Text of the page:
Are there some things in your life that you fervently wish would be different? Do you find yourself becoming angry and frustrated because of the events that are happening to you? Does giving thanks come naturally for you, or do you allow life’s struggles to steal your joy?
I have to admit that I feel like the last person qualified to talk about the importance of giving thanks. I genuinely struggle to be optimistic and to focus on counting my blessings. It is so easy for me to become overwhelmed with life’s trials and to focus on the storm rather than on my blessings. I am mindful of the fact that I cannot go by my feelings, but rather, with God’s help, I can make the right choice.
The word “Thanksgiving” includes a verb and signifies an action on our part. It doesn’t necessarily articulate a feeling or emotion. These last few days, I have been thinking about the verse “In everything give thanks: for this is the will of God in Christ Jesus….” (I Thess. 5:18) Why would God give us this command when He knows how tremendously difficult it is for us to do it? At times, we as parents give our children a command without fully believing or expecting them to carry out our wishes. Is this what God does?
Contrary to our flawed parenting techniques, God never asks anything of us that He doesn’t expect us to undertake. He knows we can accomplish it, but only by His grace and strength. God isn’t asking us to feel thankful. He is simply asking us to give thanks. No matter what situation you find yourself in, you can ALWAYS find something in which to give God thanks. When we take the first step of obedience by giving thanks, the feelings of gratefulness will eventually follow.
I have written this blog primarily for myself today! I have had to weep and ask my heavenly Father’s forgiveness for disobeying this command. Since we have been exceptionally busy, I have felt the demands of being pulled in many different directions, and rather than counting my blessings, I have been counting my burdens. I am now making the conscious choice of giving thanks and focusing on my blessings instead of on what I wish would be different. Thanksgiving, by the way, should be a way of life; not just a special day that we observe.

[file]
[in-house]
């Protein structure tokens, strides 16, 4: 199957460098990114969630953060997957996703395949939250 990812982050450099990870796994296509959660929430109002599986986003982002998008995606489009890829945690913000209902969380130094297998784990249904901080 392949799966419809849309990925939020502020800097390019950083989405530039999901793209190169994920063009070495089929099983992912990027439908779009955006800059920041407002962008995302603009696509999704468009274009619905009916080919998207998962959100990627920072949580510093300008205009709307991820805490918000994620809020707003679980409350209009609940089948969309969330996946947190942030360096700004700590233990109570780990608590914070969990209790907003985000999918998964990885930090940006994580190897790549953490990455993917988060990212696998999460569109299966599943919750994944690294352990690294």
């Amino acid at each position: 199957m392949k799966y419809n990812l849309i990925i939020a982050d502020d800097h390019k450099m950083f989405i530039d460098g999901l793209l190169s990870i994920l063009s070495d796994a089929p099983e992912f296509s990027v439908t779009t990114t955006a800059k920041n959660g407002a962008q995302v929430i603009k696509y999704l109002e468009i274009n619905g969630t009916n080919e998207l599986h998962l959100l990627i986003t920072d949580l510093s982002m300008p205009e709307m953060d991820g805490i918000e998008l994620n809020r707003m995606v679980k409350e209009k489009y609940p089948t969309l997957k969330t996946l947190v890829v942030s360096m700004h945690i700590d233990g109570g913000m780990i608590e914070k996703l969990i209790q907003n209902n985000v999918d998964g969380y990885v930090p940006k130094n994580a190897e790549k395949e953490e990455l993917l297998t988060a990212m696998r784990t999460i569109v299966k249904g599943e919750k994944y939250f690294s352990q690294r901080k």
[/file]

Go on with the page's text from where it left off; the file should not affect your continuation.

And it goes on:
As we approach the holidays, I am keenly aware of the numerous individuals and families who are experiencing less-than-perfect scenarios. None of us are exempt from facing the pain and disappointment of living in a fallen world.
As you sit around your table this Thanksgiving, you may be sorrowfully aware of the unoccupied chair of a loved one. The vacant spot in your heart may threaten to rob your joy and take away any feelings of thankfulness. You may avoid thinking about the approaching holidays because it’s just too painful.
Maybe you haven’t lost a loved one, but you have experienced a loss of another kind this past year. You may have had a loss of finances this past year. You may be feeling the loss of a broken or strained relationship. Maybe you have unexpectedly encountered the loss of your health or the health of someone you love. Whatever the loss may be, a godly response to it is to focus on your blessings rather than on your loss.
This is my desire and resolve as I face this holiday season with the losses in my life. (Our book, “Big Mountain, Bigger God” shares our complete journey.) Will you join me in making the intentional choice of giving thanks, regardless of the circumstances?
“Reflect upon your present blessings, of which every man has many–not on your past misfortunes, of which all men have some.” Charles Dickens